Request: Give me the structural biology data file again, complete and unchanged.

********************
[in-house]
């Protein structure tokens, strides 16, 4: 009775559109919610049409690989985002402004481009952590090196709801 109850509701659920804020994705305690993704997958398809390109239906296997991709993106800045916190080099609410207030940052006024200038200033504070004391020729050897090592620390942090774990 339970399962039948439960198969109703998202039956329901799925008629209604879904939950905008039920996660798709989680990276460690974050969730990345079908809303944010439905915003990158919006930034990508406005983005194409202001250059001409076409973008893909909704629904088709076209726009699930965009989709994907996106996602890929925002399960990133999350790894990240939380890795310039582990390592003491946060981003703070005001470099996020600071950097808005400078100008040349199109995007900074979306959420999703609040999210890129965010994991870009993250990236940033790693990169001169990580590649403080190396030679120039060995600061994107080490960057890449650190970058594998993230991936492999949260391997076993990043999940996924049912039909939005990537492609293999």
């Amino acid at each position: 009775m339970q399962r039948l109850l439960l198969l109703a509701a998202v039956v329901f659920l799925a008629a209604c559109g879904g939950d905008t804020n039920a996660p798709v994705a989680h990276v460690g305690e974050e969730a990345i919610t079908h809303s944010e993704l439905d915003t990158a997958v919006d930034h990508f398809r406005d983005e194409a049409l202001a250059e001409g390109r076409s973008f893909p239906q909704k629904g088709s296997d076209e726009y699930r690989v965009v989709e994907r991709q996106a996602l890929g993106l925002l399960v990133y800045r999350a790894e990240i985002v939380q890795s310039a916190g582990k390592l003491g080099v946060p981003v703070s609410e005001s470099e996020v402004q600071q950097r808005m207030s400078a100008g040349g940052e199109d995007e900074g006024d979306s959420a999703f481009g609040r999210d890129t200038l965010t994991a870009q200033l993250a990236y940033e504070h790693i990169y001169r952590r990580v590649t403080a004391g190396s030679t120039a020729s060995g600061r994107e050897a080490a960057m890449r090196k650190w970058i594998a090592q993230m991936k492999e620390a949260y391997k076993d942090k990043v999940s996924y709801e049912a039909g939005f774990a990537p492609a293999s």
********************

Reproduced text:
[in-house]
């Protein structure tokens, strides 16, 4: 009775559109919610049409690989985002402004481009952590090196709801 109850509701659920804020994705305690993704997958398809390109239906296997991709993106800045916190080099609410207030940052006024200038200033504070004391020729050897090592620390942090774990 339970399962039948439960198969109703998202039956329901799925008629209604879904939950905008039920996660798709989680990276460690974050969730990345079908809303944010439905915003990158919006930034990508406005983005194409202001250059001409076409973008893909909704629904088709076209726009699930965009989709994907996106996602890929925002399960990133999350790894990240939380890795310039582990390592003491946060981003703070005001470099996020600071950097808005400078100008040349199109995007900074979306959420999703609040999210890129965010994991870009993250990236940033790693990169001169990580590649403080190396030679120039060995600061994107080490960057890449650190970058594998993230991936492999949260391997076993990043999940996924049912039909939005990537492609293999």
């Amino acid at each position: 009775m339970q399962r039948l109850l439960l198969l109703a509701a998202v039956v329901f659920l799925a008629a209604c559109g879904g939950d905008t804020n039920a996660p798709v994705a989680h990276v460690g305690e974050e969730a990345i919610t079908h809303s944010e993704l439905d915003t990158a997958v919006d930034h990508f398809r406005d983005e194409a049409l202001a250059e001409g390109r076409s973008f893909p239906q909704k629904g088709s296997d076209e726009y699930r690989v965009v989709e994907r991709q996106a996602l890929g993106l925002l399960v990133y800045r999350a790894e990240i985002v939380q890795s310039a916190g582990k390592l003491g080099v946060p981003v703070s609410e005001s470099e996020v402004q600071q950097r808005m207030s400078a100008g040349g940052e199109d995007e900074g006024d979306s959420a999703f481009g609040r999210d890129t200038l965010t994991a870009q200033l993250a990236y940033e504070h790693i990169y001169r952590r990580v590649t403080a004391g190396s030679t120039a020729s060995g600061r994107e050897a080490a960057m890449r090196k650190w970058i594998a090592q993230m991936k492999e620390a949260y391997k076993d942090k990043v999940s996924y709801e049912a039909g939005f774990a990537p492609a293999s």